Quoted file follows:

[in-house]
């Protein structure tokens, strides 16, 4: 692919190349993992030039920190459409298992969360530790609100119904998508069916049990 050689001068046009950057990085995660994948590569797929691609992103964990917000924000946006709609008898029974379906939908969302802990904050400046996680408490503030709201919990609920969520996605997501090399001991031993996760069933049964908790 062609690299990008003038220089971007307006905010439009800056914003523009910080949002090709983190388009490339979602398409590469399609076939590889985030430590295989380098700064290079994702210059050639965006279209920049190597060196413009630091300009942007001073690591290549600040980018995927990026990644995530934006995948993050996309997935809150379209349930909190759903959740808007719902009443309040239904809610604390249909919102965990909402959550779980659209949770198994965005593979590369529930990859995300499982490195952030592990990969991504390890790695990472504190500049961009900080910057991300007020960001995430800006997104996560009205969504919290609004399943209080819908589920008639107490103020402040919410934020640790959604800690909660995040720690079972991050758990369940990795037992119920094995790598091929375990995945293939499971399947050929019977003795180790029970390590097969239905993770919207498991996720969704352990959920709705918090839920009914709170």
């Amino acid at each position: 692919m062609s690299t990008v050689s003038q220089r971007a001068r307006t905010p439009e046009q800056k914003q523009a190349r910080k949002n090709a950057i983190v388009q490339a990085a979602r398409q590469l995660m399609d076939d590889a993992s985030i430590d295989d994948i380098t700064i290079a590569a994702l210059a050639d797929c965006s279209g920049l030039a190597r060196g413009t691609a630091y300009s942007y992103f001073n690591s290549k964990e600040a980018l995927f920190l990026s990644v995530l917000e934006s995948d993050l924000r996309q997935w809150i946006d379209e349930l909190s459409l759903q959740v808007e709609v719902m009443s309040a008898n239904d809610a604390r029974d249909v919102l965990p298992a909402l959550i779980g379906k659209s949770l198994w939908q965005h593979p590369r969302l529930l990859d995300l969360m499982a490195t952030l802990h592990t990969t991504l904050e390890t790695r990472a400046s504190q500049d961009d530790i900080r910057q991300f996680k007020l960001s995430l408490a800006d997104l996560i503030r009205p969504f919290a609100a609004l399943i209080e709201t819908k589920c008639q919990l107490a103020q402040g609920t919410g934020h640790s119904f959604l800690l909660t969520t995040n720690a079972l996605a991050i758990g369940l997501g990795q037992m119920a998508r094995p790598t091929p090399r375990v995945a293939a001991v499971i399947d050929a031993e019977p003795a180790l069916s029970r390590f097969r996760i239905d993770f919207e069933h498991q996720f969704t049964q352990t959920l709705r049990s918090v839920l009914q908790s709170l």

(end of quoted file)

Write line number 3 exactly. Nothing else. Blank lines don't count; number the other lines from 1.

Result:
């Amino acid at each position: 692919m062609s690299t990008v050689s003038q220089r971007a001068r307006t905010p439009e046009q800056k914003q523009a190349r910080k949002n090709a950057i983190v388009q490339a990085a979602r398409q590469l995660m399609d076939d590889a993992s985030i430590d295989d994948i380098t700064i290079a590569a994702l210059a050639d797929c965006s279209g920049l030039a190597r060196g413009t691609a630091y300009s942007y992103f001073n690591s290549k964990e600040a980018l995927f920190l990026s990644v995530l917000e934006s995948d993050l924000r996309q997935w809150i946006d379209e349930l909190s459409l759903q959740v808007e709609v719902m009443s309040a008898n239904d809610a604390r029974d249909v919102l965990p298992a909402l959550i779980g379906k659209s949770l198994w939908q965005h593979p590369r969302l529930l990859d995300l969360m499982a490195t952030l802990h592990t990969t991504l904050e390890t790695r990472a400046s504190q500049d961009d530790i900080r910057q991300f996680k007020l960001s995430l408490a800006d997104l996560i503030r009205p969504f919290a609100a609004l399943i209080e709201t819908k589920c008639q919990l107490a103020q402040g609920t919410g934020h640790s119904f959604l800690l909660t969520t995040n720690a079972l996605a991050i758990g369940l997501g990795q037992m119920a998508r094995p790598t091929p090399r375990v995945a293939a001991v499971i399947d050929a031993e019977p003795a180790l069916s029970r390590f097969r996760i239905d993770f919207e069933h498991q996720f969704t049964q352990t959920l709705r049990s918090v839920l009914q908790s709170l």